When it comes to sleep, Michael Jackson said it best.
In high school I took an A.P. physics class. It lasted a period and a half, so to make time for it we came in half an hour early. Without grabbing all the links to back this up, I’ll just say that teenagers need more sleep than adults. Yet I was waking up for literally one of the hardest classes offered nationwide incredibly early. Week after week, consistently all year, our class had the lowest test scores. And by a significant amount.
My first year of college, I commuted about 2 hours one way. And I had class at either 8AM or 9:30AM four days a week (10AM Fridays). So I would get home pretty late (again because of the long commute and evening rehearsals) and be up way too early.
The body has a natural way of adjusting when it is underfed, pushed too hard, or not rested for long periods of time. You get used to it. I got used to running on not enough sleep. Many people are also used to this, although not because they have literally no other options.
Months ago I made a commitment to get 8 hours a night if at all possible. Just to try it out and see the difference.
The difference has been remarkable.
I sincerely believe that nothing is a better predictor of a successful tomorrow than a good night’s sleep today.
Being under-rested dampens every aspect of life. I couldn’t think as well as I used to, and I would just give up on long/difficult problems in life or in school for sheer lack of energy. I frequently nodded off in class. I didn’t remember things I learned. I didn’t even remember things like deadlines, scheduled activities, or house keys.
Last year on that long train commute, I left my saxophone above the seat twice. By fortune’s good graces it was returned to me both times.
Being well-rested doesn’t just improve those tangible sorts of things like test scores, remembering things, and literally remaining awake throughout the day. It opens up new possibilities. I have energy to sustain conversations, make new friendships, entertain useful and necessary thoughts, and solve difficult problems. I have energy to write. I remember what I learn in a deep way that allows me to really use those lessons, instead of barely recalling them.
Even little things like making witty jokes is easier with sleep.
Sleep also has changed my diet. I used to be hungry all day and all night. Now I eat a fairly normal amount. It’s also easier to eat healthier because when sleep-deprived the body craves fat and sugar.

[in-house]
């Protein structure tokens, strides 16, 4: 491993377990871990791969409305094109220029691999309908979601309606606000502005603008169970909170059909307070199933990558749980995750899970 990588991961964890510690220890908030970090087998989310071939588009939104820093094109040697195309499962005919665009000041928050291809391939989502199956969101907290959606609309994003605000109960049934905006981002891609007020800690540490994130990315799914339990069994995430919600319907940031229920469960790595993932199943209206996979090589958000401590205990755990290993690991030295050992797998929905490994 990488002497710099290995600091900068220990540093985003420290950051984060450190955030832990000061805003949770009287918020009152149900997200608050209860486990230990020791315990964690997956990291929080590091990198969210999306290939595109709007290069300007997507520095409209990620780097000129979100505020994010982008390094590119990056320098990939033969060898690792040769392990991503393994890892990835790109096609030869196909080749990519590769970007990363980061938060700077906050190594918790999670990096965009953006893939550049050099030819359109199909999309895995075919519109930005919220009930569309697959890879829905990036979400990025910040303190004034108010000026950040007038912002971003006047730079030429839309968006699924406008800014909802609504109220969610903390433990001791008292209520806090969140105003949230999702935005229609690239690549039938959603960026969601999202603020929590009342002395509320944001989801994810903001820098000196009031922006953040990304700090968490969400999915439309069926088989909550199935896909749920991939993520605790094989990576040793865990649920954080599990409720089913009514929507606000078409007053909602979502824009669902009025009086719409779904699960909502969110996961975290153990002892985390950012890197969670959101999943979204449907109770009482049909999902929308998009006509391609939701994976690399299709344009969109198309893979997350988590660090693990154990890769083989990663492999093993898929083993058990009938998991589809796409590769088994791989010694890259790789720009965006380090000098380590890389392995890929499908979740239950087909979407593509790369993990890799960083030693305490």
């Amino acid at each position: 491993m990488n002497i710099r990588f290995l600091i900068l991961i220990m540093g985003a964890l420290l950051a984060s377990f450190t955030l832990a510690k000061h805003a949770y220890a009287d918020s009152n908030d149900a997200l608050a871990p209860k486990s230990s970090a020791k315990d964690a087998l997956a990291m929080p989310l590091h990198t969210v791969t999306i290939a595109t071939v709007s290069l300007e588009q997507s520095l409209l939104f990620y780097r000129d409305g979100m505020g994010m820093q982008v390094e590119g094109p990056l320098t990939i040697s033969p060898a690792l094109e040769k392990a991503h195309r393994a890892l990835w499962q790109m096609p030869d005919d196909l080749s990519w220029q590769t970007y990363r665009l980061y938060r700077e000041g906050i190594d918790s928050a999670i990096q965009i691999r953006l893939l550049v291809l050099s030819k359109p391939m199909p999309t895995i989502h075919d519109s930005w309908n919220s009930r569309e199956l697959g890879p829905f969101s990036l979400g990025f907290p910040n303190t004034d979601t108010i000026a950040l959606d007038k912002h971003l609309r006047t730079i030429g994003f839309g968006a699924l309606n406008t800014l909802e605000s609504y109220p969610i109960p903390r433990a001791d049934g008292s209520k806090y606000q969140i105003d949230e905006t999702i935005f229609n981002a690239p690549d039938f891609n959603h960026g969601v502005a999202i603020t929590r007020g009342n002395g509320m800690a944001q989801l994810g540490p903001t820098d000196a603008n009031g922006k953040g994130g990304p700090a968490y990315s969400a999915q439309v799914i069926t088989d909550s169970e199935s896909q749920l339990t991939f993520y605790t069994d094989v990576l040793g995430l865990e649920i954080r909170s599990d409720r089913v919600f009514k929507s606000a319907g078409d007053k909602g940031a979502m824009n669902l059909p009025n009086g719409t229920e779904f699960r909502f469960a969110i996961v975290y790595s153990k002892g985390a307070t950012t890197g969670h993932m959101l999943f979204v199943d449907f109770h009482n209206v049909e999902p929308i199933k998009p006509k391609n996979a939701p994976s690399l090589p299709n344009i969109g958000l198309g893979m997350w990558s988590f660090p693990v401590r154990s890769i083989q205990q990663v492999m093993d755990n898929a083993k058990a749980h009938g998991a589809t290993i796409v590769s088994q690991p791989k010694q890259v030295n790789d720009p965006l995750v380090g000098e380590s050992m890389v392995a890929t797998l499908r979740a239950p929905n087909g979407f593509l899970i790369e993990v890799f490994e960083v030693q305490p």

Suffice to say, I can thrive in the world instead of just survive. Below are ten major adjustments I made. Each one took a lot of work and thought and planning and boundary-setting. But they were all important components of how I got myself to 8 hours a night.
10 ways to help sleep
- Make your room as dark as possible. Turn off electronics, close blinds, no nightlights, etc.
- Stop eating as early as possible. I’ve heard and tested for myself that eating your last meal about 8 hours after waking is best. I try to eat no later than 2 hours before I try to sleep.
- This somewhat goes along with eating, but caffeine should be had early, and only early in the day. It can keep you awake for 6 or more hours.
- I only use my bed for sleeping. The brain learns to associate the bed with sleep, and will begin necessary processes for drifting into dreamland. If you study in bed or watch movies in bed, the brain will not understand that the bed is for sleep.
- Be really tired. Most days I don’t have time to say more than a few words in passing or eat sitting down. Exercise, class, practice, working on this site, my job, and doing some other things ensure that I will be exhausted. I try to make sure both my brain and body are tired.
- Not only do I turn off electronics, I try to not even look at screens for an hour or two before sleeping. People who write extensively about this will say you should go even 4-6 hours without screens. Something about the way the light interacts with melatonin (chemical that helps with sleep). I don’t remember everything but I’ve tried it and it helps.
- One of the most helpful things I did was cleanse myself of addictions. Facebook, sugar, rehashing old memories…anything I noticed was a repeated distracting thought I worked on reducing. When I was up late at night craving things I couldn’t sleep.
- Planning my sleep. I sometimes tell my roommate “When I come home after work I’m going straight to sleep”. Planning sleep sometimes means planning my whole day.
- I take naps if I need to. Some days I know I will not get 8 hours of sleep at night so I take a nap during the day (30 minutes, an hour).
- Keeping the temperature cool. I have read that studies have proven it is more difficult to fall asleep in a hot environment, and a cool temperature (for me I like around 60-70 degrees Farenheit).
Bonus: Whenever I’ve made a change, it didn’t make sleep easier at once. I had to stick with it for a few days or even longer, but they all worked. And sleep is definitely worth it. Getting 8 hours is by far the biggest factor in a successful day; both for remembering what I learned and having the energy to continue growing.